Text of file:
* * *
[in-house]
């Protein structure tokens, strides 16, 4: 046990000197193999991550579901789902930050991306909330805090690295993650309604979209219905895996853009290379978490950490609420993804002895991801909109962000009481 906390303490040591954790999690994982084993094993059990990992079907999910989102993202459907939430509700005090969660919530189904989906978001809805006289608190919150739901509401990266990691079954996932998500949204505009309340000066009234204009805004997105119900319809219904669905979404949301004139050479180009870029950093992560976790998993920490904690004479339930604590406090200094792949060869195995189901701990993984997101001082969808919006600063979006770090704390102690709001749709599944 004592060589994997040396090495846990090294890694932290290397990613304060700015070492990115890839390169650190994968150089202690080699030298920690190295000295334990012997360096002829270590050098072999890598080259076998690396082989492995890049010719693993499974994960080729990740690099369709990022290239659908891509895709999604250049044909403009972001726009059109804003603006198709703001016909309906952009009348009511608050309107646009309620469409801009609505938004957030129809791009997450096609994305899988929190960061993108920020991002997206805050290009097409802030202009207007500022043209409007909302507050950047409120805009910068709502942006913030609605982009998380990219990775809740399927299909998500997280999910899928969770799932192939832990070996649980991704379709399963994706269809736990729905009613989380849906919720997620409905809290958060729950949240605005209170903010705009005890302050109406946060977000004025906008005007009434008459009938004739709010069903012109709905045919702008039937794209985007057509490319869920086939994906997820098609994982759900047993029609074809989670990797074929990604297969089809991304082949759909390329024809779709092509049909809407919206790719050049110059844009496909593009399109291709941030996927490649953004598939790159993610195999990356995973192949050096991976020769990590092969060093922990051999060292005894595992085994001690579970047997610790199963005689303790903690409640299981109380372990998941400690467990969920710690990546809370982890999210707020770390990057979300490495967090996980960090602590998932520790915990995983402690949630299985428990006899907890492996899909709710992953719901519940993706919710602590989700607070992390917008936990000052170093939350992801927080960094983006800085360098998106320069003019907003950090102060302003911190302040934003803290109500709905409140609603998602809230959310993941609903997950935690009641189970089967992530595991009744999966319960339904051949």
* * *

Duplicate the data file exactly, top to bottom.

[in-house]
């Protein structure tokens, strides 16, 4: 046990000197193999991550579901789902930050991306909330805090690295993650309604979209219905895996853009290379978490950490609420993804002895991801909109962000009481 906390303490040591954790999690994982084993094993059990990992079907999910989102993202459907939430509700005090969660919530189904989906978001809805006289608190919150739901509401990266990691079954996932998500949204505009309340000066009234204009805004997105119900319809219904669905979404949301004139050479180009870029950093992560976790998993920490904690004479339930604590406090200094792949060869195995189901701990993984997101001082969808919006600063979006770090704390102690709001749709599944 004592060589994997040396090495846990090294890694932290290397990613304060700015070492990115890839390169650190994968150089202690080699030298920690190295000295334990012997360096002829270590050098072999890598080259076998690396082989492995890049010719693993499974994960080729990740690099369709990022290239659908891509895709999604250049044909403009972001726009059109804003603006198709703001016909309906952009009348009511608050309107646009309620469409801009609505938004957030129809791009997450096609994305899988929190960061993108920020991002997206805050290009097409802030202009207007500022043209409007909302507050950047409120805009910068709502942006913030609605982009998380990219990775809740399927299909998500997280999910899928969770799932192939832990070996649980991704379709399963994706269809736990729905009613989380849906919720997620409905809290958060729950949240605005209170903010705009005890302050109406946060977000004025906008005007009434008459009938004739709010069903012109709905045919702008039937794209985007057509490319869920086939994906997820098609994982759900047993029609074809989670990797074929990604297969089809991304082949759909390329024809779709092509049909809407919206790719050049110059844009496909593009399109291709941030996927490649953004598939790159993610195999990356995973192949050096991976020769990590092969060093922990051999060292005894595992085994001690579970047997610790199963005689303790903690409640299981109380372990998941400690467990969920710690990546809370982890999210707020770390990057979300490495967090996980960090602590998932520790915990995983402690949630299985428990006899907890492996899909709710992953719901519940993706919710602590989700607070992390917008936990000052170093939350992801927080960094983006800085360098998106320069003019907003950090102060302003911190302040934003803290109500709905409140609603998602809230959310993941609903997950935690009641189970089967992530595991009744999966319960339904051949």